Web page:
Alaska law requires a school district to offer to a charter school the right of first refusal for a lease of space in a existing school district facility or in a facility within the school district that is not currently being used as a public school, if the chief school administrator determines the facility meets requirements for health and safety applicable to public buildings or other public schools in the district.

The law allows a municipality to classify and exempt or partially exempt from taxation all or a portion of privately owned real property rented or leased for use as a charter school.

4


Facilities Funding

19A. A per-pupil facilities allowance that annually reflects actual average district capital costs.

19B. A state grant program for charter school facilities.

19C. Equal access to existing state facilities programs available to noncharter public schools.


Access to Public Space

19D. A requirement for districts to provide school district space or funding to charter schools if the majority of that school’s students reside in that district.

19E. Right of first refusal to purchase or lease at or below fair market value a closed, unused, or underused public school facility or property.


Access to Financing Tools

19F. A state loan program for charter school facilities.

19G. Equal access to tax-exempt bonding authorities or allowing charter schools to have their own bonding authority.

19H. Pledging the moral obligation of the state to help charter schools obtain more favorable bond financing terms.

19I. The creation and funding of a state charter school debt reserve fund.

19J. The inclusion of charter schools in school district bonding and mill levy requests.

19K. A mechanism to provide credit enhancement for charter school facilities.


Other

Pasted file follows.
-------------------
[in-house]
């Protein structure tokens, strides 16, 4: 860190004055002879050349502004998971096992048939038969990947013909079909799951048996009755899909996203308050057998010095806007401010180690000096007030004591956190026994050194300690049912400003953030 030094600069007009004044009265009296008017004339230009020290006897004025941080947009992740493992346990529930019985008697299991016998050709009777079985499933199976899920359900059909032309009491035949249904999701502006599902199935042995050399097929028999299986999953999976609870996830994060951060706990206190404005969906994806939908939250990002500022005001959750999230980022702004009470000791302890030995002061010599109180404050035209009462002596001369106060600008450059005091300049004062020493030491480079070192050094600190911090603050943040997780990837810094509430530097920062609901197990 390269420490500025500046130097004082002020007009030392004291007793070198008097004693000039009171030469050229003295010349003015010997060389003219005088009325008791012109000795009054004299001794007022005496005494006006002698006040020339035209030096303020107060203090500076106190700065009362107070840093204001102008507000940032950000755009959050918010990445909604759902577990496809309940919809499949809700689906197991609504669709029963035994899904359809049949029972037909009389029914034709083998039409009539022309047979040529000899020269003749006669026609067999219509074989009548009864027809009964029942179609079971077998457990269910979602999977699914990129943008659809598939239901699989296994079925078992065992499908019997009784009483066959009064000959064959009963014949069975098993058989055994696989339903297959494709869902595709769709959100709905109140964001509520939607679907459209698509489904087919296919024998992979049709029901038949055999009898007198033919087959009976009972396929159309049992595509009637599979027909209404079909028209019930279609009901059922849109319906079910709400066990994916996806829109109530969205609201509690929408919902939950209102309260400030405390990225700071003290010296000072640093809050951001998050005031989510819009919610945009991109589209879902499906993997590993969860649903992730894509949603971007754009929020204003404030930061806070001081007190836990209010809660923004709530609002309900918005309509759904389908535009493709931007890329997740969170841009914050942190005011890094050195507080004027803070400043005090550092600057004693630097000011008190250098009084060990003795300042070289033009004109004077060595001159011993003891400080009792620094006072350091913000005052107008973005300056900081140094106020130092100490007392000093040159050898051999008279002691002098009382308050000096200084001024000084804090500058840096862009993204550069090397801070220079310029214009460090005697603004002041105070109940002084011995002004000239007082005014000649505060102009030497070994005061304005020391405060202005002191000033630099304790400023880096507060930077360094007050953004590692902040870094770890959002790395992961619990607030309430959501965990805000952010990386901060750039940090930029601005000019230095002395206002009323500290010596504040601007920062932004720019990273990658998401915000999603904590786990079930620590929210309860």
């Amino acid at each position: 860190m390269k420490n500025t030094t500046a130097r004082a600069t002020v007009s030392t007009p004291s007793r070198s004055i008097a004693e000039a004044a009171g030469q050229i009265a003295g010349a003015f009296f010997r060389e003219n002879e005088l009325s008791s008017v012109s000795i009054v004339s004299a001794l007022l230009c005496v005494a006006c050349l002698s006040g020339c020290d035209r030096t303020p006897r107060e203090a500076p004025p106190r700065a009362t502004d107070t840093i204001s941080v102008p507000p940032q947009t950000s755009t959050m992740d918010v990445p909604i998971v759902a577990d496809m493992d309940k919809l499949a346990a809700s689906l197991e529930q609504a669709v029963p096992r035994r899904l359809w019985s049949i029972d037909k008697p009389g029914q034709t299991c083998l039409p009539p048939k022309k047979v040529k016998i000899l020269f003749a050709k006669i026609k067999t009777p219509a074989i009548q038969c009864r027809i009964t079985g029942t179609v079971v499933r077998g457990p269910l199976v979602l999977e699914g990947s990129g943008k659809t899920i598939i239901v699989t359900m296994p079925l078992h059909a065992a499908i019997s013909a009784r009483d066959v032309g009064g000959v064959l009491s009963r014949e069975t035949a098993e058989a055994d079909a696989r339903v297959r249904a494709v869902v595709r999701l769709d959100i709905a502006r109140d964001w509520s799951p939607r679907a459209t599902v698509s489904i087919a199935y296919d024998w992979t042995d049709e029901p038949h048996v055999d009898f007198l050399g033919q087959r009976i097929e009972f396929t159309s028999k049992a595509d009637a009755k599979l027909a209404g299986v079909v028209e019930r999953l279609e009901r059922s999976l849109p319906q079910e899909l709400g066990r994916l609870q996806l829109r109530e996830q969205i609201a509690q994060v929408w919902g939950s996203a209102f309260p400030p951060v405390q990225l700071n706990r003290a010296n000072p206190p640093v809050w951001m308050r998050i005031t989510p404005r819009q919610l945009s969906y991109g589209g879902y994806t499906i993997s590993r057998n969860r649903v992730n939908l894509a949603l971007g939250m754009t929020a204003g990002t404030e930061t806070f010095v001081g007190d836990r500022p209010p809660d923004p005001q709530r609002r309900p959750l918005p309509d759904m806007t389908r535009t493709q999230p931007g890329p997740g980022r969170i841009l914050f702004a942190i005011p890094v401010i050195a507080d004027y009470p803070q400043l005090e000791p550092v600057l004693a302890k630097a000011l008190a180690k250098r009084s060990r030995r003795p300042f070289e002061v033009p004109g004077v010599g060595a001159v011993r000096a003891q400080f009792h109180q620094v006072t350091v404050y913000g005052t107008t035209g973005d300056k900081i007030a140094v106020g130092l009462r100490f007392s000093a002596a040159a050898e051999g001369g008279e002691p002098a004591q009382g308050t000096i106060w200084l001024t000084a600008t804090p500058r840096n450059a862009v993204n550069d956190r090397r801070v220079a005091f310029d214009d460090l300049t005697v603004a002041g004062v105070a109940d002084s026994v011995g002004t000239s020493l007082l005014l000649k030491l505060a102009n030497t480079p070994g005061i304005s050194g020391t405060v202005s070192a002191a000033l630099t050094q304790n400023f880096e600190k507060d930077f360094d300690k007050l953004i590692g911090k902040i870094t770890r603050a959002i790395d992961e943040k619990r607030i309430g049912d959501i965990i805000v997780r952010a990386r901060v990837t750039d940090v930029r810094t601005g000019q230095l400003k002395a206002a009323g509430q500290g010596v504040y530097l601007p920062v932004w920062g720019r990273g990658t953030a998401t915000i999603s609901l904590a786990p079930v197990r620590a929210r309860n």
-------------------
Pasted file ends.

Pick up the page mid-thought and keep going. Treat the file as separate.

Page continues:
19L. Charter schools allowed to contract at or below fair market value with a school district, a college or university, or any other public or for-profit or nonprofit private entity for the use of facility for a school building.

19M. Certain entities allowed to provide space to charter schools within their facilities under their preexisting zoning and land use designations.

19N. Charter school facilities exempt from ad valorem taxes and other assessment fees not applicable to other public schools.

20. Access to Relevant Employee Retirement Systems

weight = 2 | Possible total = 8

Alaska law requires participation in the relevant employee retirement systems.

4

20A. Charter schools have access to relevant state retirement systems available to other public schools.

20B. Charter schools have the option to participate (i.e., not required).

21. Full-Time Virtual Charter School Provisions (if such schools allowed by state)

weight = 3 | Possible total = 12

Alaska law does not include any of the model law’s provisions for full-time virtual charter schools.

0

21A. An authorizing structure whereby full-time virtual charter schools that serve students from more than one district may be approved only by an authorizer with statewide chartering jurisdiction and authority, full-time virtual charter schools that serve students from one school district may be authorized by that school district, and a cap is placed on the total amount of funding that an authorizer may withhold from a full-time virtual charter school.

21B. Legally permissible criteria and processes for enrollment based on the existence of supports needed for student success.

21C. Enrollment level provisions that establish maximum enrollment levels for each year of a charter contract, with any increases in enrollment from one year to the next based on whether the school meets its performance requirements.

21D. Accountability provisions that include virtual-specific goals regarding student enrollment, attendance, engagement, achievement, truancy, and attrition.

21E. Funding levels per student based on costs proposed and justified by the operators.

21F. Performance-based funding whereby full-time virtual charter schools are funded via a performance-based funding system based on meeting the accountability performance provisions.